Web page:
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Personnel urged to give up smoking

Fitness is a requirement of serving in the military and essential to living a healthy life. It provides many benefits that support a person’s health - some of which are particularly beneficial to those involved in active roles, including service personnel - such as resilience to adverse environmental conditions, stress and improved recovery times from injury.

Effects of smoking

Smoking has a huge impact on a person’s fitness, health and wealth, including;

  • Smoking causes both immediate and long-standing effects on exercise and physical activity.
  • Smokers have less endurance, poorer physical performance, and increased rates of injury and complications from physical activity.
  • Smokers are more prone to injury and take longer to recover.
  • Smokers are more susceptible to heat and cold injury.
  • Smokers suffer from shortness of breath almost three times as often as non-smokers.

As well as these issues, smoking also increases the chances of a person gaining a musculoskeletal injury as it causes continuing harm to the bone and muscle systems of your body. In addition to this;

  • Smoking lowers the bone mineral density (i.e. the bulk/mass) of your bones as it reduces how much calcium your bones take in and lowers your levels of vitamin D. This happens from as young as 18-20 years of age.
  • Smokers and ex-smokers have a greater rate of bone loss than non-smokers.
  • Smokers and ex-smokers have 60% more pain in the back, neck and legs.
  • Smoking causes poorer development of your hip, spine and neck.
  • Smokers are more likely to have a bone fracture and will heal more slowly.

Benefits of stopping smoking

Quitting smoking has been shown to help reverse the effects of bone loss, and giving up smoking can have immediate benefits for your health and wellbeing, including;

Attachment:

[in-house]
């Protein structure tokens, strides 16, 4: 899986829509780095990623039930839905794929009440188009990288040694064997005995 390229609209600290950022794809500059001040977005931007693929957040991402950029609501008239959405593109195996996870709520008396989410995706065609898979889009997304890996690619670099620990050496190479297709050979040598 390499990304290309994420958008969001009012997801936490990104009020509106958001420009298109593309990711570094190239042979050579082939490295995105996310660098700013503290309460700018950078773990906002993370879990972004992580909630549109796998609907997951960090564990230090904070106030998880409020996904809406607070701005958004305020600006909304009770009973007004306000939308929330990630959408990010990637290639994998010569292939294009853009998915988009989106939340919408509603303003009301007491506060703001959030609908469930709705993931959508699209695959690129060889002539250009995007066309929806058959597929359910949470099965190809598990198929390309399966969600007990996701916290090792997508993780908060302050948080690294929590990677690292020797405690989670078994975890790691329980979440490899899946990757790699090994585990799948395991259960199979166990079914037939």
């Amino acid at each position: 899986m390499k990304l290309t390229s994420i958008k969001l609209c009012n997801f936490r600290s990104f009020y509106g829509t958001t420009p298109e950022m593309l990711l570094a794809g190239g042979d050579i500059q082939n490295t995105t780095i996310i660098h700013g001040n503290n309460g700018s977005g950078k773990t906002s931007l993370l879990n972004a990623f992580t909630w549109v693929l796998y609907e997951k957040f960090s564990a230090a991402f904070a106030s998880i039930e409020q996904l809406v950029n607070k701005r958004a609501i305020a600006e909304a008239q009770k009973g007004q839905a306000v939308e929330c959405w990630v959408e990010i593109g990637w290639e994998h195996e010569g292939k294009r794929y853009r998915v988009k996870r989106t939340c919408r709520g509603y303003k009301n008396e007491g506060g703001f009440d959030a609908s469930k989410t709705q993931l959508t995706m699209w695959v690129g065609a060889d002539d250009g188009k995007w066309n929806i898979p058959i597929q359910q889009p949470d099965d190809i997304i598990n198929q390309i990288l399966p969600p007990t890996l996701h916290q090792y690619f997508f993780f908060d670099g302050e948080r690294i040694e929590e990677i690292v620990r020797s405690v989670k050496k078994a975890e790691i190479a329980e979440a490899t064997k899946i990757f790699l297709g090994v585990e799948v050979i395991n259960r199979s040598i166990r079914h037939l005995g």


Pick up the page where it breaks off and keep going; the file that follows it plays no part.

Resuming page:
• Within 20 minutes your blood pressure and pulse rate return to normal.
  • 8 hours since you last smoked and the nicotine and carbon monoxide levels in your blood will drop by 50% and your blood oxygen levels will return to normal.
  • Two days without smoking and your lungs will start to clear out any mucus and related debris.
  • After 3 days breathing will be noticeably easier and your general energy levels will increase.
  • Over time your circulation will improve as well as smoking related coughing, wheezing and breathing issues.

40-50% of all quit attempts across the year are achieved during the January – February period, with research suggesting this is driven by the ‘New Year’s Resolution’ effect.

The MOD’s Surgeon General has provided the following advice to those wishing to stop smoking: START

5 Steps to quitting – START

Congratulations on wanting to quit. Having a plan will make it easier! Don't rely on willpower alone to keep you smoke free. Prepare so that you can feel confident in your ability to stay smoke free.

S set a quit date. Choose a date within the next two weeks, so you have enough time to prepare without losing your motivation to quit. If you mainly smoke at work, quit on the weekend, so you have a few days to adjust to the change.

T tell family and friends that you plan to quit. Help them to keep you busy and remind you of why you are quitting. If possible, find a quit buddy who wants to stop smoking as well.

A access your local stop smoking service at your medical facility – you will be four times more likely to quit as they can offer you support, advice, Nicotine Replacement Therapy and help in how to manage cravings and withdrawal symptoms. Access www.smokefree.gov to support your quit with additional phone, text, online and app based help.

R remove cigarettes, tobacco, lighters and ashtrays from your home, car, remove yourself from cigarettes – avoid people and places where you are tempted to smoke. Avoid the big smoking triggers, at least during the first few weeks – caffeine, alcohol, pubs.

T take small steps and short term goals – do it day by day or week by week. A stop smoking advisor is particularly good at helping with this. Reward yourself for each goal you achieve.

Remember quitting smoking happens one minute, one hour, and one day at a time. Don't think of quitting as 'forever'. Pay attention to right now, and the days will add up!